My favorite feature of the hotel – proino (Breakfast! My favorite meal, DUH.) Each morning the taverna downstairs set out a table of yogurt, small sandwiches, Greek pastries and some fruit. We’d take our plates down to the square below, where our waitress would visit with café and freshly squeezed orange juice. (You could see the huge whicker basket of oranges waiting in the kitchen. Why don’t more people squeeze?) I’m fascinated by the lack of concern leaving dairy products unrefrigerated, even with the heat. Eggs, yogurt and milk can sit out all daylong without bothering anyone – neither their minds nor their stomachs. Yogurt served just below room temperature is delightful! It has a great mouth feel and doesn’t cause your honey to harden as it might in cold yogurt.

Another breakfast stand-out – koulourakia two ways. Koulourakia is a hard cookie that we often eat at home during family get-togethers. The simple dough is flavored with a bit of orange water. This is the first time, however, that’s have had a darker-spicier version of koulourakia. It’s referred to by the same name, yet gets its rich flavor from cinnamon that’s mixed into the dough. They taste vaguely like hard spicy cookies, or gingersnaps, but the aftertaste is much earthier (perfect for dipping in strong café!) Yaya Ulga makes a sugar-dairy free version for fasting that is similar. I’ll have to ask her to divulge the secrets of making ‘em once we reach Ikaria.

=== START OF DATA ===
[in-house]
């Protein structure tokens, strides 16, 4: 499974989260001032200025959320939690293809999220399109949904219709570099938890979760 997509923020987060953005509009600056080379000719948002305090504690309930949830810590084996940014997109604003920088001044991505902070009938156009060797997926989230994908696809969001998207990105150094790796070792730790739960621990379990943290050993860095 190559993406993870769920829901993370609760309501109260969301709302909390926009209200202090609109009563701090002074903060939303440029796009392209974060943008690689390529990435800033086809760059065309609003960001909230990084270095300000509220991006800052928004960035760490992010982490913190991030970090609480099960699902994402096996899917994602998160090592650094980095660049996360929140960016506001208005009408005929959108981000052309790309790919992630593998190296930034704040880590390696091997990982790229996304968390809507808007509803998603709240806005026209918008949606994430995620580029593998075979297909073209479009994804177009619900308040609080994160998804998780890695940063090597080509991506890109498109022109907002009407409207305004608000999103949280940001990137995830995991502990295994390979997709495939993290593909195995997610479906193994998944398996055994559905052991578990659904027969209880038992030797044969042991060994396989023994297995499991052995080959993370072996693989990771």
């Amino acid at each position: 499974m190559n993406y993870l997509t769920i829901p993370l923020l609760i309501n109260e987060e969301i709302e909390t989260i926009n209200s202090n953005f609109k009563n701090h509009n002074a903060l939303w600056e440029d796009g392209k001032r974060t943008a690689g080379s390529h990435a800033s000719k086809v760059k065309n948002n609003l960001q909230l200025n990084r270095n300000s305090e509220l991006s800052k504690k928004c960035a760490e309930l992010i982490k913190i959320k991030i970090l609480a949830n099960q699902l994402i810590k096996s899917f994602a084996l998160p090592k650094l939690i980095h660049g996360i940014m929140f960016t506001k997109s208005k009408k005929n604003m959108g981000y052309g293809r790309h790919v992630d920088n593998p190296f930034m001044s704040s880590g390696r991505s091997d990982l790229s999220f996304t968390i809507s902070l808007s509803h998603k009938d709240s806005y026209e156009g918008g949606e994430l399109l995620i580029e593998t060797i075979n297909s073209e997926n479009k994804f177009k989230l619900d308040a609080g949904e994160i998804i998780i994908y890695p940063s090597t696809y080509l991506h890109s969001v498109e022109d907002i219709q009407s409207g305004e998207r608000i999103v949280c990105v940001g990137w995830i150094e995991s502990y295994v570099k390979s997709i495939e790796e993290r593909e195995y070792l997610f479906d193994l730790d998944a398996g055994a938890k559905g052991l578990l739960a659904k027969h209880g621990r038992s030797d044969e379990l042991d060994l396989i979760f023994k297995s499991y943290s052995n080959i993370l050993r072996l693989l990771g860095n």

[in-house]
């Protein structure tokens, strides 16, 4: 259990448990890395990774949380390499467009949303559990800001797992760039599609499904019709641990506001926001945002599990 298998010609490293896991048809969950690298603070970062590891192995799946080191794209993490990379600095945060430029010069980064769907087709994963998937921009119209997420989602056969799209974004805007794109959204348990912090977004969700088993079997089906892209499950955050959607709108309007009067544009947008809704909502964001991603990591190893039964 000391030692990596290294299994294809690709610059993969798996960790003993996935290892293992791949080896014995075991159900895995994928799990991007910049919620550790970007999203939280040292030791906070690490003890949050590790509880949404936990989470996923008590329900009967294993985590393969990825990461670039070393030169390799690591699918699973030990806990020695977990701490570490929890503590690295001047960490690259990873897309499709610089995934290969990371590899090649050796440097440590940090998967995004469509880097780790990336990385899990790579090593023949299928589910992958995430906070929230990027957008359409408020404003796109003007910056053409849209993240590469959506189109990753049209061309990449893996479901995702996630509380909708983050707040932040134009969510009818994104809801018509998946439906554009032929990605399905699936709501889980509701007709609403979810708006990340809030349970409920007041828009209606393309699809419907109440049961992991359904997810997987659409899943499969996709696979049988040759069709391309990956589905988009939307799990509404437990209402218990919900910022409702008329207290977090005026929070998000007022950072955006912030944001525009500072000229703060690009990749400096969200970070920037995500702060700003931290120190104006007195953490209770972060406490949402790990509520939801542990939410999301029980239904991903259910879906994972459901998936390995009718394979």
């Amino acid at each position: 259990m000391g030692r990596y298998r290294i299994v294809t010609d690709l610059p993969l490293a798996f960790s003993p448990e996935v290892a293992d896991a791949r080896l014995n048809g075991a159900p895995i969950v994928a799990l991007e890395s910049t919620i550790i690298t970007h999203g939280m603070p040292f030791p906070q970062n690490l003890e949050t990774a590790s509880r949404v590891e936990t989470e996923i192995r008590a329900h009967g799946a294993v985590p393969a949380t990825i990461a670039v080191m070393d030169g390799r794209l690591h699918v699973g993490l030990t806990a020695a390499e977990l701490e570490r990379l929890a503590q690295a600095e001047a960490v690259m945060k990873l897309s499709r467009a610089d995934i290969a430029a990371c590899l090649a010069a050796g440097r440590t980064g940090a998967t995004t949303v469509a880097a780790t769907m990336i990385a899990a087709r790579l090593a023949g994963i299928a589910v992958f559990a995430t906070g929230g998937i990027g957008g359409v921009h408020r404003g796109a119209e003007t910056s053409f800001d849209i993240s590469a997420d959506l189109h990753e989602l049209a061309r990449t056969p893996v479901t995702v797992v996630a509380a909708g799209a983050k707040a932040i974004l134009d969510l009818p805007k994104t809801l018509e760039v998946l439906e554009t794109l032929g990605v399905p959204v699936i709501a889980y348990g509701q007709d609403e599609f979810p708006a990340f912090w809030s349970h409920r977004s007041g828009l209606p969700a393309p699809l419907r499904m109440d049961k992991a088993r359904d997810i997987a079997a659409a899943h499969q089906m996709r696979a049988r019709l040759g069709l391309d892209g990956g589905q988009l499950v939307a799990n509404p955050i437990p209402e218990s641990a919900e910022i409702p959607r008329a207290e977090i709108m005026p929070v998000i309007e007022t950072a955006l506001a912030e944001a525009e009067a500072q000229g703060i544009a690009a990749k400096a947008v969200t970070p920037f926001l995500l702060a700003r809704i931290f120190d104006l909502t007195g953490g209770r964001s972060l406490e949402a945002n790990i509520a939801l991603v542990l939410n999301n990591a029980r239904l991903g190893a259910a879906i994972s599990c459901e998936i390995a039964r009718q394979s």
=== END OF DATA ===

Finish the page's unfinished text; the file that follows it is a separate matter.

Our first lunch was spent at a taverna on the harbor in Chania. We began the meal with tapanade, fresh bread and horiatiki, or Greek salad.

Greek salad in Greece is different than its American counter part because there’s no lettuce in the salad. Thick cut tomatoes, cucumber, green pepper, red onion and olives are topped with a square of feta, and sprinkled with Greek oregano…that’s it! Back in the States the deal is pretty much the same, just plopped ontop of a bed of greens. I must admit I prefer the leaf-free method.